Showing posts from December, 2016

Why Mobile Video Might be So Important

Most U.K. consumers now buy at least parts of a bundle of services (internet access, voice, video, mobile), EY study found. Some 93 percent of U.K. broadband households now have some form of bundle, EY found. That same study also found that TV and mobile bundles score best in terms of satisfaction and loyalty.
That is an indicator of why Verizon, focusing more on becoming a mobile advertising platform for video services and app, and AT&T, which is more intent on becoming a force in mobile content delivery, are working on mobile content delivery systems. If the U.K. preferences wind up being seen in the U.S. market, then the “best possible” bundle will be video entertainment plus mobile service.
At the moment, the most-popular U.S. bundle likely is “internet access plus TV.” That is a preference parallel to “mobile plus TV,” with one twist. Where the most-popular fixed network bundle arguably is TV-and-internet, the most-popular mobile package could naturally become “mobile voice, …

Business Model, Not Technology, is Key to Mobile Substitution for Fixed Net Internet Access

As much as platform capabilities underpin mobile substitution for internet access, fundamental changes of business model are more important. In the U.S. market, for example, the packaging is quite different.
Mobile broadband is priced according to usage, generally in the form of buckets of use. Fixed internet access is priced based on speed (faster speeds cost more), but usage allowances are big enough that usage effectively is “unlimited.”
In other words, mobile retail packaging is based on usage, while fixed access is packaged on “speed tier.”
That poses a key problem for mobile service providers who want to encourage users to substitute mobile access for fixed access: packaging has to replicate what consumers presently expect. That means a shift away from “usage-based pricing” and towards “speed-based pricing” to a large extent.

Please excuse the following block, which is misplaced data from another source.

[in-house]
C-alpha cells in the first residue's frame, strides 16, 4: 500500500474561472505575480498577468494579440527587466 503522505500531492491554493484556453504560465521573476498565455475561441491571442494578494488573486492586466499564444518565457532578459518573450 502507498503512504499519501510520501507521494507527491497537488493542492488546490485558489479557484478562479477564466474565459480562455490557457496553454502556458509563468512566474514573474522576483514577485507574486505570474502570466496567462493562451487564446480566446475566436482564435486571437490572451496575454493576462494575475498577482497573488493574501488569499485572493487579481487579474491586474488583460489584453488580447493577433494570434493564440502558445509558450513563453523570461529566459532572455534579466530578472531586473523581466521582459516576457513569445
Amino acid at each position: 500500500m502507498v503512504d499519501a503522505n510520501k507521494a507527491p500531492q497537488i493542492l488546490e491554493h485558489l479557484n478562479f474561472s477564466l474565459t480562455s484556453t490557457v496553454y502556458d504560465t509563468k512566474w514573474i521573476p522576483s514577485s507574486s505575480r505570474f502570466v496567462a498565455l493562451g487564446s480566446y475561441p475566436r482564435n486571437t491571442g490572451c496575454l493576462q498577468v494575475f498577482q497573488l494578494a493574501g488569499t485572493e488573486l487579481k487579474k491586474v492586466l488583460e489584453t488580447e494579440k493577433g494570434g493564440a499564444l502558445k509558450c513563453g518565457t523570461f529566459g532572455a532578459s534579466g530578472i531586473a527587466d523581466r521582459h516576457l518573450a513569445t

Some glimmers of that already can be seen. As the tier-one mobile operators move to encourage consumption of video services on mobile devices, they increasing…

What "EBITDA" Instead of "GAAP" Profit Tells You

Without wanting to be unduly bearish, the global “telecom” industry is less healthy than it appears. Consider only the shift that has to be made in describing “profit.” According to Ericsson, global revenue will climb about 2.4 percent each year to 2018, with growth of earnings “before interest, taxes, depreciation and amortization” of one percent to 2018.
That shift from “generally accepted accounting principles” to EBITDA tells the story: the global telecom industry no longer is “profitable” in the GAAP sense.
Companies that operate in capital intensive, such as telecom, “do not give investors accurate depictions of performance through the EBITDA margin,” says Investopedia. In other words, in capital-intensive telecom, EBITDA is inaccurate as a measure of operator performance.
That is why “generally accepted accounting principles, or GAAP, do not include EBITDA as a profitability measure, and EBITDA loses explanatory value by omitting important expenses,” the site says.
Revenue is im…

Mobile is Least-Favored Retail Payment Method, Survey Finds

Retail mobile payments have developed rather more slowly than many have predicted would be the case. The basic objection has been that switching from existing retail payment methods to mobile payment adds too little value to drive rapid switching. That seemingly remains the case.
Security and privacy remain the top stated consumer concerns, though an argument might be made that the real reason is that the innovation simply does not yet add enough value to be worth the “bother.”
When asked about which forms of payment they find most secure, cash topped the list of responses to a survey conducted by Walker Sands. Some 46 percent indicated that was a concern.  Credit cards were cited by 27 percent as “most secure,” while debit cards were seen as most secure by 22 percent of respondents.
Mobile payments ranked last each of the past two years, at one percent, in terms of “preferred method of payment.”